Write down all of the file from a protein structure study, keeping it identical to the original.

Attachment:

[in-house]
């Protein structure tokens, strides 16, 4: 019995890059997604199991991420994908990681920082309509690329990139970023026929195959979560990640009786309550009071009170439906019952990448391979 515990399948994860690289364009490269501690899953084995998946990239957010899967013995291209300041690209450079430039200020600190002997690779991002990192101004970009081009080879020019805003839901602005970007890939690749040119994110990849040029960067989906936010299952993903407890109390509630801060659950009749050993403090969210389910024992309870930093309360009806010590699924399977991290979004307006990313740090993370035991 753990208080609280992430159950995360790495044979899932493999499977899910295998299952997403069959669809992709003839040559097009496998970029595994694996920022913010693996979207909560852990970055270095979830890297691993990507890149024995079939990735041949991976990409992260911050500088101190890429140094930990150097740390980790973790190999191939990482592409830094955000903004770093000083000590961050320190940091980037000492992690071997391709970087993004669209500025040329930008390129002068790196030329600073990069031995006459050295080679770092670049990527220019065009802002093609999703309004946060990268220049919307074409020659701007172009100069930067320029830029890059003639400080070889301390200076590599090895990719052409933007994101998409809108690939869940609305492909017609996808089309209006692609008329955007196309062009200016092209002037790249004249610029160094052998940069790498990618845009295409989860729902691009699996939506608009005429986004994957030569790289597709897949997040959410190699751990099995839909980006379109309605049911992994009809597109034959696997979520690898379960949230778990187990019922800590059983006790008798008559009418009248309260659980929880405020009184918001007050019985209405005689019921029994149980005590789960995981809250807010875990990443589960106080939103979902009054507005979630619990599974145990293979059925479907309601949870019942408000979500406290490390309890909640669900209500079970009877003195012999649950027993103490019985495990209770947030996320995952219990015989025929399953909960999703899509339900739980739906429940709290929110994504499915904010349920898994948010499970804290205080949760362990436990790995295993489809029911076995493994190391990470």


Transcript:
[in-house]
């Protein structure tokens, strides 16, 4: 019995890059997604199991991420994908990681920082309509690329990139970023026929195959979560990640009786309550009071009170439906019952990448391979 515990399948994860690289364009490269501690899953084995998946990239957010899967013995291209300041690209450079430039200020600190002997690779991002990192101004970009081009080879020019805003839901602005970007890939690749040119994110990849040029960067989906936010299952993903407890109390509630801060659950009749050993403090969210389910024992309870930093309360009806010590699924399977991290979004307006990313740090993370035991 753990208080609280992430159950995360790495044979899932493999499977899910295998299952997403069959669809992709003839040559097009496998970029595994694996920022913010693996979207909560852990970055270095979830890297691993990507890149024995079939990735041949991976990409992260911050500088101190890429140094930990150097740390980790973790190999191939990482592409830094955000903004770093000083000590961050320190940091980037000492992690071997391709970087993004669209500025040329930008390129002068790196030329600073990069031995006459050295080679770092670049990527220019065009802002093609999703309004946060990268220049919307074409020659701007172009100069930067320029830029890059003639400080070889301390200076590599090895990719052409933007994101998409809108690939869940609305492909017609996808089309209006692609008329955007196309062009200016092209002037790249004249610029160094052998940069790498990618845009295409989860729902691009699996939506608009005429986004994957030569790289597709897949997040959410190699751990099995839909980006379109309605049911992994009809597109034959696997979520690898379960949230778990187990019922800590059983006790008798008559009418009248309260659980929880405020009184918001007050019985209405005689019921029994149980005590789960995981809250807010875990990443589960106080939103979902009054507005979630619990599974145990293979059925479907309601949870019942408000979500406290490390309890909640669900209500079970009877003195012999649950027993103490019985495990209770947030996320995952219990015989025929399953909960999703899509339900739980739906429940709290929110994504499915904010349920898994948010499970804290205080949760362990436990790995295993489809029911076995493994190391990470």